the website was not. The Fairfield Inn and Suites is a fairly new (3-years old) hotel that is very attractive and modern looking. Our room didn’t have the mini-fridge and microwave I thought we had reserved so we asked about it at the desk. We were immediately given a suite that did have these amenities and our price was reduced by $10 even though the suite costs about $40 more. You can imagine how happy we were with that quickly provided solution, especially considering how beautiful the suites are. I then went online to try and determine the mistake I must have made in thinking the regular king bed rooms had microwaves and mini-fridges (without those amenities we would have found another hotel). The web site turns out to be obtuse and a bit deceptive in my opinion. In listing the rooms available it says “12 king suites with…mini-refrigerator and microwave…” Since I always order a king bed, I never gave it another thought. Especially since the web site doesn’t offer “king suites” anyway! The three options are “Guest room, 1 king”,” Guest room 2 queen”, and “ Studio, 1 King”. Suites aren’t even mentioned, although the desk clerk said he thought perhaps "studio" actually meant “suite”. But when I looked at the amenities under all three of these available categories, NONE of them list the mini-fridge and microwave so I therefore don't agree that a "studio" is a "suite". A further statement on the web site that I didn’t like was “not all features and services are available in all rooms”. So I ask you, with a statement like that, how is a person to know what they are getting when they make a reservation? It appears that if you don't get what you expect, that is supposedly a CYA statement to get the hotel off the hook. When I went to hook my laptop to the internet, I looked in the guest services book for instructions. It says that each room with internet has instructions in that room. Except there weren’t any to be found. Another trip to the front desk and a hotel worker who happened to be there finally agreed to come to my room and show me the wired connection (which I prefer to wireless), and the instructions. He found neither, as I expected. He then explained that my desk was supposed to have a wireless phone on it but for the time being it has a wired phone. So they had to use the internet connection as a telephone connection, hence no wired connection for a computer. The lack of instruction he couldn’t explain. As it turned out, there's no connecting password for the wireless and the speed was just fine. Now, let’s get one thing clear—I absolutely loved the room, it was beautiful; I loved the free upgrade to a suite and the $10 reduction—that is super service. The guy working the front desk was always courteous and friendly and I enjoyed talking to him. But I can’t help mentioning these other things because they ARE important, especially in indicating the quality of the hotel chain. As good as this specific hotel and our specific front desk were, I’m not sure I’ll ever stay at a Fairfield again—I don’t like being “deceived” by the large print that promises the world and the details that take it away and I don’t have the time nor desire to read all the fine print on a web site just to get such a basic amenity as a fridge and microwave—I want to make a reservation at a nice hotel and move on. The high ratings from TripAdvisor visitors drew me to this hotel. But I think I'd rather use a hotel chain that is 100% clear as to what is being offered to me. I regret having to give such a low score to such a nice hotel but in complaining to the Marriott bigwigs who write misleading websites, I have to do something.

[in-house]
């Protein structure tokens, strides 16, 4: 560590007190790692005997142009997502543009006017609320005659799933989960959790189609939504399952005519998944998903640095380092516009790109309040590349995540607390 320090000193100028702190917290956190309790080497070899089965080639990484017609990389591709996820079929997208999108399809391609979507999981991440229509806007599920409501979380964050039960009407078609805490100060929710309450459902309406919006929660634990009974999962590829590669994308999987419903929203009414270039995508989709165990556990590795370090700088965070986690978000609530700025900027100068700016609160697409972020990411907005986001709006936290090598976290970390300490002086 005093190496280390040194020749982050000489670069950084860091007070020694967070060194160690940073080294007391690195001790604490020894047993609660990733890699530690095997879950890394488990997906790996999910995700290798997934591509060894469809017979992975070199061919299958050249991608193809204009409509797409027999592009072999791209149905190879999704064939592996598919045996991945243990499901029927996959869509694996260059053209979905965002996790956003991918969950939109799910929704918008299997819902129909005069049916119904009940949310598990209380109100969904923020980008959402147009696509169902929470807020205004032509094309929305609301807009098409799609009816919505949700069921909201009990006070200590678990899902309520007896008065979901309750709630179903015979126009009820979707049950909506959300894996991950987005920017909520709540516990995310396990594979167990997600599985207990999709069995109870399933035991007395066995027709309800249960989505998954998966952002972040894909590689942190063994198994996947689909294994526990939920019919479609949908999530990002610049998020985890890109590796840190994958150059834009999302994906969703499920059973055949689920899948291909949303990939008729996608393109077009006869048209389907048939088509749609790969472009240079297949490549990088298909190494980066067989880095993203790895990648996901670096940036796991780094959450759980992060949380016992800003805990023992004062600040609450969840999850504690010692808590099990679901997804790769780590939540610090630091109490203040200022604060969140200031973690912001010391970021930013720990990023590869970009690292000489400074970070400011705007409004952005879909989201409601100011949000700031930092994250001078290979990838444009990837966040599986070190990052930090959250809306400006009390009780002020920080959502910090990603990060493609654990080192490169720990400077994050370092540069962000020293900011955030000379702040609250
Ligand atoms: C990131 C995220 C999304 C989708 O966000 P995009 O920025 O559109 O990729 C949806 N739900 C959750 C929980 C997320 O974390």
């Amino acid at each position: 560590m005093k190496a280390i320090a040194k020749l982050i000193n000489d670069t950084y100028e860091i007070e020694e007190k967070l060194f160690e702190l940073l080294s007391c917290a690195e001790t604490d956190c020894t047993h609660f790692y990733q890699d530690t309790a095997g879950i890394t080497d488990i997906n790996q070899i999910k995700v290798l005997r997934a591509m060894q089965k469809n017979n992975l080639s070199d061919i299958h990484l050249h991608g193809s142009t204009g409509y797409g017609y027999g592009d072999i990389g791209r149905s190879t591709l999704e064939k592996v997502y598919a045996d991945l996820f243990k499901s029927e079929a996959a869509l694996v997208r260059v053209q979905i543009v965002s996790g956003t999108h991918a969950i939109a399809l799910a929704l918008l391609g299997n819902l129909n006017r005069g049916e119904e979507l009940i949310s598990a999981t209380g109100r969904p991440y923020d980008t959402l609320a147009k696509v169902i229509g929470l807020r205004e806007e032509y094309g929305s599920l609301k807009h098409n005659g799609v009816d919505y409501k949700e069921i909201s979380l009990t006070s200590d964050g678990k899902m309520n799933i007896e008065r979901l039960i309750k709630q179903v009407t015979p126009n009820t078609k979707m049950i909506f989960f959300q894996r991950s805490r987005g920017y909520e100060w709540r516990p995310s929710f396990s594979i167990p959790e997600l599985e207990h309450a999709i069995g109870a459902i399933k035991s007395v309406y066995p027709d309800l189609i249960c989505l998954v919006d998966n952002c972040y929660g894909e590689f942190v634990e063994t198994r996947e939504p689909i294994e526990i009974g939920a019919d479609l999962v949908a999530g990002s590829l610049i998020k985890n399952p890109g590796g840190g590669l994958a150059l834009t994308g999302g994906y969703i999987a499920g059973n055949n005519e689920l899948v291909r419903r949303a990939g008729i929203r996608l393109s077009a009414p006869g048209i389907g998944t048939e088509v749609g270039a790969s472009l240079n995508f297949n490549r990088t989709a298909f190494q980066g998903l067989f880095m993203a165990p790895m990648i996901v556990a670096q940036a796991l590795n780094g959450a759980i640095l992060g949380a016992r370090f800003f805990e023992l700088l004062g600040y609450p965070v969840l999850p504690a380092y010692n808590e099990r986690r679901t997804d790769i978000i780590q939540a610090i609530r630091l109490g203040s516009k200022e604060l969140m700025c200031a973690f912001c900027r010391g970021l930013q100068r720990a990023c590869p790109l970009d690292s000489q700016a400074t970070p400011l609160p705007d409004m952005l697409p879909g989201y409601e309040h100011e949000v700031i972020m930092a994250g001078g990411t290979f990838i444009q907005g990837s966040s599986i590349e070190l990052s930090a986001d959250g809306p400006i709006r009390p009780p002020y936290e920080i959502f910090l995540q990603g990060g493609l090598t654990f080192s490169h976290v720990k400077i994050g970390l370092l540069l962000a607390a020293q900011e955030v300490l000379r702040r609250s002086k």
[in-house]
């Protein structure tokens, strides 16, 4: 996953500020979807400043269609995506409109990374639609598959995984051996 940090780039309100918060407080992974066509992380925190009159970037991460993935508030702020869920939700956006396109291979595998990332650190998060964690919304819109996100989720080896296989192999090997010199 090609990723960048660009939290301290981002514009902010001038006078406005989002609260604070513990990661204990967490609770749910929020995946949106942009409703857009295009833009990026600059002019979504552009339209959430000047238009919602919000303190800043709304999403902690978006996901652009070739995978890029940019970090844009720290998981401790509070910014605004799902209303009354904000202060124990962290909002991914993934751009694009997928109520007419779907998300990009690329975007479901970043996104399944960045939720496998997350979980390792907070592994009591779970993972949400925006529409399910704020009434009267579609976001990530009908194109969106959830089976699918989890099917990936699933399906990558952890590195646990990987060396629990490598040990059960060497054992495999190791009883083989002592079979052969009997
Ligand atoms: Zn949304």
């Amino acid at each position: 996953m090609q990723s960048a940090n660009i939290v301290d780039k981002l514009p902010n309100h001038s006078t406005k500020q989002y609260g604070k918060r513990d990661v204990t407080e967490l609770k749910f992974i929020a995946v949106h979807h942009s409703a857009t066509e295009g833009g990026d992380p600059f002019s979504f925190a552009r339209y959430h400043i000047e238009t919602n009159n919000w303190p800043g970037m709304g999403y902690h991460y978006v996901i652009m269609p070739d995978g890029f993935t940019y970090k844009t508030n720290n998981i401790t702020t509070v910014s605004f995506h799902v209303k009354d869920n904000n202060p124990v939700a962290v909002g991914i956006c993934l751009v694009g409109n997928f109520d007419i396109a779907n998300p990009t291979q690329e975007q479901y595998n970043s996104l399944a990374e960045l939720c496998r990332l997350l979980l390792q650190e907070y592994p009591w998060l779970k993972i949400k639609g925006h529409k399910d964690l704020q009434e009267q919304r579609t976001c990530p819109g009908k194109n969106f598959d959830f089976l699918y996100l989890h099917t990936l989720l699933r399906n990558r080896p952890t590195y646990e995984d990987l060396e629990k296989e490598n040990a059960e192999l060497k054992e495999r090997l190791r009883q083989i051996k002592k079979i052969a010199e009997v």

This review is the subjective opinion of a TripAdvisor member and not of TripAdvisor LLC